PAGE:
bundesliga.com looks at some of the duels between the men who could tip Der Klassiker their team's way at the Allianz Arena.
When Toni Kroos tipped Weigl to become a world-class player, the former Bayern midfielder gave credence to what many were already thinking. Such a fixture is he at the heart of the Dortmund side, it's difficult to believe Weigl has only been with BVB since 2015. Thiago can also play a more attacking role, as testified by his four goals and as many assists — Weigl in contrast has none — but as a number six in front of the back four, the Spain international's stats are only slightly better than his metronomic BVB counterpart's. With the pair around the 90% pass completion mark, they are the tick in their teams' tock.
Verdict: His big-game experience and extra string to his bow with his qualities in the opposing final third give Thiago the edge.
In terms of experience, honours won and — let's face it — age, there is no comparison, but Bayern's fleet-footed Dutchman and Dortmund's jet-heeled Frenchman, 13-and-a-half years Robben's junior, are cut from the same fine, extremely rare cloth. Their ability to beat their man or even men means they both belong to an exclusive group in the Bundesliga, and have proven almost as effective for their teams: Eight goals and five assists for Robben, six goals and nine assists for Dembele.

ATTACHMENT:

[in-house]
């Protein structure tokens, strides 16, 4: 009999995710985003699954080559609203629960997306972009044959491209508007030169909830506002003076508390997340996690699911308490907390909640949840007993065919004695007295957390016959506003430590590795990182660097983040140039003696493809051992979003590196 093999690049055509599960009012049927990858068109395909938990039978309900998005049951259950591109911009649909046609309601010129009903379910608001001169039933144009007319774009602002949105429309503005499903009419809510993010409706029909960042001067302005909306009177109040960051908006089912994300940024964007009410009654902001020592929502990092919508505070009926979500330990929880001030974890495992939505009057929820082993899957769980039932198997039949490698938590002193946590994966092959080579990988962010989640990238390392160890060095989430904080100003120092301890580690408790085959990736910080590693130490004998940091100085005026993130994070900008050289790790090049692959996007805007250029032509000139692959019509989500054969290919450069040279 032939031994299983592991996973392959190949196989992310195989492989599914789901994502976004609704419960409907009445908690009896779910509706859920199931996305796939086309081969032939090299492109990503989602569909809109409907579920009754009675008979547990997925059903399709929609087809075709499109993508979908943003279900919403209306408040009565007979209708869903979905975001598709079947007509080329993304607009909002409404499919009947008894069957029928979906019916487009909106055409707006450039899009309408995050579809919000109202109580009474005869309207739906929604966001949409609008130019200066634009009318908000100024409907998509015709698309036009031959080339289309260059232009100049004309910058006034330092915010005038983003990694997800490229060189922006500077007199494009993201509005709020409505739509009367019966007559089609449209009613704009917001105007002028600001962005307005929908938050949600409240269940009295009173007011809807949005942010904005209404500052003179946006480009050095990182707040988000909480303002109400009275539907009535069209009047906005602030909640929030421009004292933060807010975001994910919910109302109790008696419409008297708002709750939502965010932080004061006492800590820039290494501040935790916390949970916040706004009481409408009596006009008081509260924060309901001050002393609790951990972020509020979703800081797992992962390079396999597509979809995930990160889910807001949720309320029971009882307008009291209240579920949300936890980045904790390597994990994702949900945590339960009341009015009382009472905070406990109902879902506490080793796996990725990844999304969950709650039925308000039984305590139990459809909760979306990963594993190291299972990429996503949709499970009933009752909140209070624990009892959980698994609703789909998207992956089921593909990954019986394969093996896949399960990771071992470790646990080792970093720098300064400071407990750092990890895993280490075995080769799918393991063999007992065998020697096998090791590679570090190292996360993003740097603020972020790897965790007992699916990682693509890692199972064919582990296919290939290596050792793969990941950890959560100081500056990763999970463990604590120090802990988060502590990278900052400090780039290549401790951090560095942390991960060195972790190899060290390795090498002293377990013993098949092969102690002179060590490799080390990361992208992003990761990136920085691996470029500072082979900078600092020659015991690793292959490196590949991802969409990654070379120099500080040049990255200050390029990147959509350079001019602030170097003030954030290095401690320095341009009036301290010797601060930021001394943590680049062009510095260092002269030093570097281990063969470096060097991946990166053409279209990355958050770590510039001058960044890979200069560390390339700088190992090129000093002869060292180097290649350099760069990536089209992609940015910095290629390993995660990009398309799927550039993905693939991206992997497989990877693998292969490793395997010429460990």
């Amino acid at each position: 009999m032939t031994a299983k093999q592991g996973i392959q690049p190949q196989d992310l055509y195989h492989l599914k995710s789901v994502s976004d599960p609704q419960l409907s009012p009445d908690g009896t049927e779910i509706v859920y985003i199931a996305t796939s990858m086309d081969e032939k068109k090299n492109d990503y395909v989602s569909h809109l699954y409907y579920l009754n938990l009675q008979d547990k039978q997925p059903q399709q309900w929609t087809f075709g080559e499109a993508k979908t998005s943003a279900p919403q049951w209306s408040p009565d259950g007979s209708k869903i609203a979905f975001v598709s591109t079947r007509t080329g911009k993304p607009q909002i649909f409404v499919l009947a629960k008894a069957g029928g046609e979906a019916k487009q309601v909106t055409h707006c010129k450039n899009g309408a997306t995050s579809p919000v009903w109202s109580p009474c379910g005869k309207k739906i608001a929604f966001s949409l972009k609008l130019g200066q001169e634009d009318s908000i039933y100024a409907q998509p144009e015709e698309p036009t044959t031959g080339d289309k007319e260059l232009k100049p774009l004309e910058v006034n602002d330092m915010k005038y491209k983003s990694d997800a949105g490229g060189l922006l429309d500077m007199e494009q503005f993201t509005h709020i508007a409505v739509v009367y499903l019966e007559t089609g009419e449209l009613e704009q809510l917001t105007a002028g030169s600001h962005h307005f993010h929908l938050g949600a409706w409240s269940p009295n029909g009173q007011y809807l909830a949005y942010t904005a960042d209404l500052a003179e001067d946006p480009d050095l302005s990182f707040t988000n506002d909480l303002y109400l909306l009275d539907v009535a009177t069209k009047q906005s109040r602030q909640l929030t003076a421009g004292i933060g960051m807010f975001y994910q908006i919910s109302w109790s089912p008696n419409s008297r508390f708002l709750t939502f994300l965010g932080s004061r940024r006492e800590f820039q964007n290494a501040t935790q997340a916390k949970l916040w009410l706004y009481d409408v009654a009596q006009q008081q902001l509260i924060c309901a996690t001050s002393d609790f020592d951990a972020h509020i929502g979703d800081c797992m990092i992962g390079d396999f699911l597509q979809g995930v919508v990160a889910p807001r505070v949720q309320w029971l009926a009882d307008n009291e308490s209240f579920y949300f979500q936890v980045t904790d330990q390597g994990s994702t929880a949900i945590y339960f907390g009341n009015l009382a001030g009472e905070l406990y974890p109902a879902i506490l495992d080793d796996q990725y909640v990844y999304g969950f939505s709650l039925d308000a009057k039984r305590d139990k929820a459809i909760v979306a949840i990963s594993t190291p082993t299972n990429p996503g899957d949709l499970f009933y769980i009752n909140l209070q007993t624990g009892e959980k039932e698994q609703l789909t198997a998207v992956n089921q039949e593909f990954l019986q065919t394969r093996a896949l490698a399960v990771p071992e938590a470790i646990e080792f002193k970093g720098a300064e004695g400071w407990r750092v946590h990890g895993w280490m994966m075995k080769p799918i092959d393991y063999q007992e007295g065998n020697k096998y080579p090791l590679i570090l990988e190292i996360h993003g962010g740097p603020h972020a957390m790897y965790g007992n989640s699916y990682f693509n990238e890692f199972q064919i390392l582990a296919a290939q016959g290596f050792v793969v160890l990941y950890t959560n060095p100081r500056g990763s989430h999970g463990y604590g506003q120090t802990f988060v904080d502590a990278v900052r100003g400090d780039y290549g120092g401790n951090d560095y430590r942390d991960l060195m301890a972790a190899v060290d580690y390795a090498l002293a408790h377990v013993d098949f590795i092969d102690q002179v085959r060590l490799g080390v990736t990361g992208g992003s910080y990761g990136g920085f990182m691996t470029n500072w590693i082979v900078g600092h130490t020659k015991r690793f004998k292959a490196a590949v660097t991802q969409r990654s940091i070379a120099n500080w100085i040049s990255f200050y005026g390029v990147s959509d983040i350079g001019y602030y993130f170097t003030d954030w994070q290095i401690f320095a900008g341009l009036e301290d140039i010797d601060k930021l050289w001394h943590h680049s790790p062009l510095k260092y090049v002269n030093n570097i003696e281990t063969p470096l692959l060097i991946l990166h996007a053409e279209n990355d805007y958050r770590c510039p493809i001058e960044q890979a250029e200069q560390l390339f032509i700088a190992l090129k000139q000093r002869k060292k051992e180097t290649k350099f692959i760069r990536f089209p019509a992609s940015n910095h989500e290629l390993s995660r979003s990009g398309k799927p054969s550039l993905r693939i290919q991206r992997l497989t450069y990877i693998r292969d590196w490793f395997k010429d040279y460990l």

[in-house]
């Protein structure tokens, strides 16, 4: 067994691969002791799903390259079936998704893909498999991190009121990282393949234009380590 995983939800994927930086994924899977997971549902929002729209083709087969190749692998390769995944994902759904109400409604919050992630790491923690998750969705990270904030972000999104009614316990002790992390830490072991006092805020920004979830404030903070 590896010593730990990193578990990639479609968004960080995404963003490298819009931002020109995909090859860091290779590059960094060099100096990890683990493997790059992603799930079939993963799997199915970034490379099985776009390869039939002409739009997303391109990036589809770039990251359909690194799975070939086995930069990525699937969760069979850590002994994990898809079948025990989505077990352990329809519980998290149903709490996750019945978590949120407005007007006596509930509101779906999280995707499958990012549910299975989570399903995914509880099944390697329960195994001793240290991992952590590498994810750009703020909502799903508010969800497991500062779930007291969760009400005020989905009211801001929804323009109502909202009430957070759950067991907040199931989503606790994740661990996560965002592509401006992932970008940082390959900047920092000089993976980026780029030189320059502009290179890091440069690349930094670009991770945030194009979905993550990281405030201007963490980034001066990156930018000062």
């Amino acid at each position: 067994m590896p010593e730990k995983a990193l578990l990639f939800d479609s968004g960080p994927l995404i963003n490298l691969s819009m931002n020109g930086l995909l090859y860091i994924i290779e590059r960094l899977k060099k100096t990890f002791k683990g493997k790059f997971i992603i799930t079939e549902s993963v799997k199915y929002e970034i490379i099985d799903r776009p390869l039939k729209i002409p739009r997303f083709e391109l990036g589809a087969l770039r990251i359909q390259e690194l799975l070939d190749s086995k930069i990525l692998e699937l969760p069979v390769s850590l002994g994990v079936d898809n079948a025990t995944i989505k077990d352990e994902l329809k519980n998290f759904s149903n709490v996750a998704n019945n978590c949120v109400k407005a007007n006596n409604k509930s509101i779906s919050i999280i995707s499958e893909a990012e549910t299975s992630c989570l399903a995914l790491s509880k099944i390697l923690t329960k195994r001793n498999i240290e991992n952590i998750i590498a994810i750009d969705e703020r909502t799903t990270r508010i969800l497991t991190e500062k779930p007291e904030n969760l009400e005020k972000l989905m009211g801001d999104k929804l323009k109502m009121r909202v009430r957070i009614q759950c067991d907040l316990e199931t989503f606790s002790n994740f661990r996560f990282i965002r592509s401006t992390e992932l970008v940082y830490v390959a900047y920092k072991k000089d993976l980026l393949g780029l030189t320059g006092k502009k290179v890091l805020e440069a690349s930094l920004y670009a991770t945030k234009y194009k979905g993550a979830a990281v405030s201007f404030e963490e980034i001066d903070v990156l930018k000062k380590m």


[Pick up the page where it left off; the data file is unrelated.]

Verdict: With neither having contributed to a goal in their last three league outings, whoever re-finds form on Saturday could prove a matchwinner.
Stylish and supremely elegant, you could imagine the pair would trip the light fantastic in Germany's version of Strictly Come Dancing. Bartra's Barcelona schooling is clear in his ability to play the ball out from the back, the quality that made him the ideal replacement for Hummels. But as impressive as his maiden season in Germany has been, Bartra is not yet a match for Mats. The Bayern man's passes find their target nine-out-of-ten times — Bartra is at 81.5% — while his combativeness means he wins nearly two-thirds of his challenges compared to 56% for Bartra.
Verdict: Bartra has potential for improvement, Hummels is the finished article.
The pair were neck-and-neck in the Torjägerkanone race following Lewandowski's hat-trick against Augsburg only for his BVB rival to edge ahead with his midweek goal against Hamburg. It means Aubameyang has scored eight times in his last six games, hitting the net in each. Lewandowski, eerily, has scored exactly the same number of goals in the same number of games, but his came in bunches with two hat-tricks and a brace. Perhaps ominously for BVB, though, he didn't score against Hoffenheim midweek - so he could be due one or three?
Verdict: Aubameyang - he has taken two games fewer to score one goal more, and looks like scoring in every match he plays at present.
Carlo Ancelotti vs. Thomas Tuchel
Ancelotti was already a rising star in the dugout when Tuchel brought his modest playing career to an end in 1998. By the time Tuchel got his first big break, taking over Mainz in 2009, Ancelotti had guided AC Milan to a Serie A title, one Coppa Italia, a FIFA Club World Cup and a pair of UEFA Champions Leagues. But given there is a 14-year age gap, Tuchel has time to catch up. He also has the ability, remodelling the team he inherited from Jürgen Klopp, revamping it with a rash of young players with virtually no impact on results.
Verdict: Eyebrows would be raised if Ancelotti did not get the nod, but he does have the slightly sharper tools with which to work.